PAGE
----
The Invisible Man

The Invisible Man is a science fiction novel by H. G. Wells. Originally serialized in Pearson's Weekly in 1897, it was published as a novel the same year.

Genre: Horror, Science fiction
Year:
1897
457 Views

								
"Thank you," he said drily, glancing from her to the door and then at her again. "I'll have them nicely dried, sir, at once," she said, and carried his clothes out of the room. She glanced at his white-swathed head and blue goggles again as she was going out of the door; but his napkin was still in front of his face. She shivered a little as she closed the door behind her, and her face was eloquent of her surprise and perplexity. "I _never_," she whispered. "There!" She went quite softly to the kitchen, and was too preoccupied to ask Millie what she was messing about with _now_, when she got there. The visitor sat and listened to her retreating feet. He glanced inquiringly at the window before he removed his serviette, and resumed his meal. He took a mouthful, glanced suspiciously at the window, took another mouthful, then rose and, taking the serviette in his hand, walked across the room and pulled the blind down to the top of the white muslin that obscured the lower panes. This left the room in a twilight. This done, he returned with an easier air to the table and his meal. "The poor soul's had an accident or an op'ration or somethin'," said Mrs. Hall. "What a turn them bandages did give me, to be sure!" She put on some more coal, unfolded the clothes-horse, and extended the traveller's coat upon this. "And they goggles! Why, he looked more like a divin' helmet than a human man!" She hung his muffler on a corner of the horse. "And holding that handkerchief over his mouth all the time. Talkin' through it! ... Perhaps his mouth was hurt too--maybe." She turned round, as one who suddenly remembers. "Bless my soul alive!" she said, going off at a tangent; "ain't you done them taters _yet_, Millie?" When Mrs. Hall went to clear away the stranger's lunch, her idea that his mouth must also have been cut or disfigured in the accident she supposed him to have suffered, was confirmed, for he was smoking a pipe, and all the time that she was in the room he never loosened the silk muffler he had wrapped round the lower part of his face to put the mouthpiece to his lips. Yet it was not forgetfulness, for she saw he glanced at it as it smouldered out. He sat in the corner with his back to the window-blind and spoke now, having eaten and drunk and being comfortably warmed through, with less aggressive brevity than before. The reflection of the fire lent a kind of red animation to his big spectacles they had lacked hitherto. "I have some luggage," he said, "at Bramblehurst station," and he asked her how he could have it sent. He bowed his bandaged head quite politely in acknowledgment of her explanation. "To-morrow?" he said. "There is no speedier delivery?" and seemed quite disappointed when she answered, "No." Was she quite sure? No man with a trap who would go over? Mrs. Hall, nothing loath, answered his questions and developed a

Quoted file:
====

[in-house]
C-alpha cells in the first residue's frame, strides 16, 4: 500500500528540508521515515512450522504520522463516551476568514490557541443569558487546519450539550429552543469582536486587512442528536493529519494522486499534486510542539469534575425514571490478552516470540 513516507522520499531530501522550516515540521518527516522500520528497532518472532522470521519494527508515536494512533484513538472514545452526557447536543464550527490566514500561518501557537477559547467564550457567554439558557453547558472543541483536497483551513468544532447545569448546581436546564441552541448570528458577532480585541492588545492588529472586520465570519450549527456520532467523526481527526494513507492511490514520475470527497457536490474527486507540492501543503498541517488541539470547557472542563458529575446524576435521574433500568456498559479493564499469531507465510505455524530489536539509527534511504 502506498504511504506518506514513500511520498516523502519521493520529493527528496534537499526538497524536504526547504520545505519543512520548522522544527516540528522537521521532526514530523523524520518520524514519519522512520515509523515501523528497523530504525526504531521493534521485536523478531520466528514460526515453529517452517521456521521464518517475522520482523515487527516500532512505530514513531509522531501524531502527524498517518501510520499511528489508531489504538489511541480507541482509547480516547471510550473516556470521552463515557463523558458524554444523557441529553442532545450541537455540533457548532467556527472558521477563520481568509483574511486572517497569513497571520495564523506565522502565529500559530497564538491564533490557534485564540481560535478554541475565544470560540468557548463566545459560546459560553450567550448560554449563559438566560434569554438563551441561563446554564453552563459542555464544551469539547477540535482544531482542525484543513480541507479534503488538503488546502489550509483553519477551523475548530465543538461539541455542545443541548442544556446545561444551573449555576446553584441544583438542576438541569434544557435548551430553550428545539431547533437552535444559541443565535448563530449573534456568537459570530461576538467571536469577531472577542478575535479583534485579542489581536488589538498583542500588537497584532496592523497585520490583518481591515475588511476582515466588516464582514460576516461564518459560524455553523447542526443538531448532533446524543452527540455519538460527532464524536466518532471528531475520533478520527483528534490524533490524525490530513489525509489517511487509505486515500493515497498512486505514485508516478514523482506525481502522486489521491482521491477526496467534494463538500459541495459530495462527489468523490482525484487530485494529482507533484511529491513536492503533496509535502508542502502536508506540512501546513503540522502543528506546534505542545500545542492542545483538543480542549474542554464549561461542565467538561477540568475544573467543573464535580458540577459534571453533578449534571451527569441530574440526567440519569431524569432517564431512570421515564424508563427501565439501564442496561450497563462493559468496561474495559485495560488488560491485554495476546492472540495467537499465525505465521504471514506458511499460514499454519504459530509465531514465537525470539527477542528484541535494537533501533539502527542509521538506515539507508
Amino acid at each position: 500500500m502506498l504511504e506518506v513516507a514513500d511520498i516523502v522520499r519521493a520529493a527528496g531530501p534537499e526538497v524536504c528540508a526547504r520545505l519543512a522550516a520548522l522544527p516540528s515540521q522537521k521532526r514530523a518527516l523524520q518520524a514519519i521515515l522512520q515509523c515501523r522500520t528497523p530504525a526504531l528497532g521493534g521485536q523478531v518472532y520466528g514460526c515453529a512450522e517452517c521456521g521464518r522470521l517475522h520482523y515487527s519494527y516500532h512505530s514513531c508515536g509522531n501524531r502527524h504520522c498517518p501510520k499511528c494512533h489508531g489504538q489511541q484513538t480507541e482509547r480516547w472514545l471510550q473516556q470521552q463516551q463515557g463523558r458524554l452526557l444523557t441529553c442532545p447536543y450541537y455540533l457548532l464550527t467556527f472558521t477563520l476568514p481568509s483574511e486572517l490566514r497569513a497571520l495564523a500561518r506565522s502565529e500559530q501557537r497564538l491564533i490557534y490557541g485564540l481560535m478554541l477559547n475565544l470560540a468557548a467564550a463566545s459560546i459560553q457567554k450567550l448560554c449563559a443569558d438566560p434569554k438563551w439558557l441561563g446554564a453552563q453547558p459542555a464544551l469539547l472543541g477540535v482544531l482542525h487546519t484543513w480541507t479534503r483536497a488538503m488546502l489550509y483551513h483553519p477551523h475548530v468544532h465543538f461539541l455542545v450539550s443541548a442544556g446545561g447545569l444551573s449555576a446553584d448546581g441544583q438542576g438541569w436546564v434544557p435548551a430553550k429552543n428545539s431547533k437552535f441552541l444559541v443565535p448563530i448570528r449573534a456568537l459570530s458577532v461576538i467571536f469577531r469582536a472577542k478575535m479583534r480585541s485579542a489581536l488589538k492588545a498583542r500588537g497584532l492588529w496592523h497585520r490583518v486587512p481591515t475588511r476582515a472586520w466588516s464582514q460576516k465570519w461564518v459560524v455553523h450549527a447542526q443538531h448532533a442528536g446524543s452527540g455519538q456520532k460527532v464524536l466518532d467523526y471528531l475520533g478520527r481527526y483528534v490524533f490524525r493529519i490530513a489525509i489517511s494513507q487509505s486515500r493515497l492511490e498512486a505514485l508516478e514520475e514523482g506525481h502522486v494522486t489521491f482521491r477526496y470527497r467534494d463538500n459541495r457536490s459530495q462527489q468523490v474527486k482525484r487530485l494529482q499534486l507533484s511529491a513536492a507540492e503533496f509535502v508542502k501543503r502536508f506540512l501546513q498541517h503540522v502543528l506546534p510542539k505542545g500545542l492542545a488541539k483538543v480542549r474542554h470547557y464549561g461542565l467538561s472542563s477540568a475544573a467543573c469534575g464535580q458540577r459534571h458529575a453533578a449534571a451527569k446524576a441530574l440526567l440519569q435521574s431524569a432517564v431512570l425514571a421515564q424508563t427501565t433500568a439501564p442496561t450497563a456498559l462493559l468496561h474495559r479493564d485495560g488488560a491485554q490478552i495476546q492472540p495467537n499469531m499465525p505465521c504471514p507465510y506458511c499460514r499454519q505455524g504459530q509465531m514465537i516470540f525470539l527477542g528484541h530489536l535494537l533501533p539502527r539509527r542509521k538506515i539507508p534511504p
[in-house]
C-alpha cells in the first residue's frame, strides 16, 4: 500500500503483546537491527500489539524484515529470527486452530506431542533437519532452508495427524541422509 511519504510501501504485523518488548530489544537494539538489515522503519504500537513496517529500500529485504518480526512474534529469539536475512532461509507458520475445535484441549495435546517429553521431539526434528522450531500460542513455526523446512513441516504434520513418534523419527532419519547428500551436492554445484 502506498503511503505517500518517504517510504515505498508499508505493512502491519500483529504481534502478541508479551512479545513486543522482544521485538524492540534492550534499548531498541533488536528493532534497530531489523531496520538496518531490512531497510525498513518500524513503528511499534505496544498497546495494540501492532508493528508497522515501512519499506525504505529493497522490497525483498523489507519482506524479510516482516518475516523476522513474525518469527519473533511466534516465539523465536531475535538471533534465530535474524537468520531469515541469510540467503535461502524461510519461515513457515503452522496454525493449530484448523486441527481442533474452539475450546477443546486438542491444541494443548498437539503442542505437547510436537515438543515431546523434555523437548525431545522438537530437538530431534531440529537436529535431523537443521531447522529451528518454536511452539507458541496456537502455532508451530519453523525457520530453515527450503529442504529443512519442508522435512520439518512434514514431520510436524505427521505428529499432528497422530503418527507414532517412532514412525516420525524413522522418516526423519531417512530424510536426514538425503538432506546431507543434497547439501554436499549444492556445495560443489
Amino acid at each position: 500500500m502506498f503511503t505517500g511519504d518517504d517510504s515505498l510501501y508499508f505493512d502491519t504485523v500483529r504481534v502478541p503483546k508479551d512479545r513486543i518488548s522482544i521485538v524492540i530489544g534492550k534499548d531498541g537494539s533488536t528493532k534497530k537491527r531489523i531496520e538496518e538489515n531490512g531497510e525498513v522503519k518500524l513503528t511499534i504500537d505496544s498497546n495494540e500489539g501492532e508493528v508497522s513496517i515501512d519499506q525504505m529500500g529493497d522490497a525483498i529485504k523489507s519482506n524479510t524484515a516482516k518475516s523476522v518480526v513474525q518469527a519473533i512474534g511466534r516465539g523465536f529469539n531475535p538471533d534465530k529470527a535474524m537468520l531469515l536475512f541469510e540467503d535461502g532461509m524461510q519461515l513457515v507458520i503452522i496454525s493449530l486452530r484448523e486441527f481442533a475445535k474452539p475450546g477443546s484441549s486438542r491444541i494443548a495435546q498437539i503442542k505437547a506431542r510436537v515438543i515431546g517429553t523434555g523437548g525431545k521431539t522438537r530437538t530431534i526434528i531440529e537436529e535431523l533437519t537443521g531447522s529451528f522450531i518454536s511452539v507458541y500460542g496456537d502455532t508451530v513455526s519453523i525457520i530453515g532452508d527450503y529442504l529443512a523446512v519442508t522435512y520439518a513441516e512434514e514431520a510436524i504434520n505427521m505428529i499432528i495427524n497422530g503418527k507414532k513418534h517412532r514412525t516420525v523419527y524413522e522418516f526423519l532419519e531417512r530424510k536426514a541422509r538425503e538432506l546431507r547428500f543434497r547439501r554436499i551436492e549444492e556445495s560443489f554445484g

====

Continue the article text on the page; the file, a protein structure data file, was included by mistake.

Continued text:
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H. G. Wells

Herbert George Wells was an English writer. He was prolific in many genres, writing dozens of novels, short stories, and works of social commentary, satire, biography, and autobiography, and even including two books on recreational war games. more…

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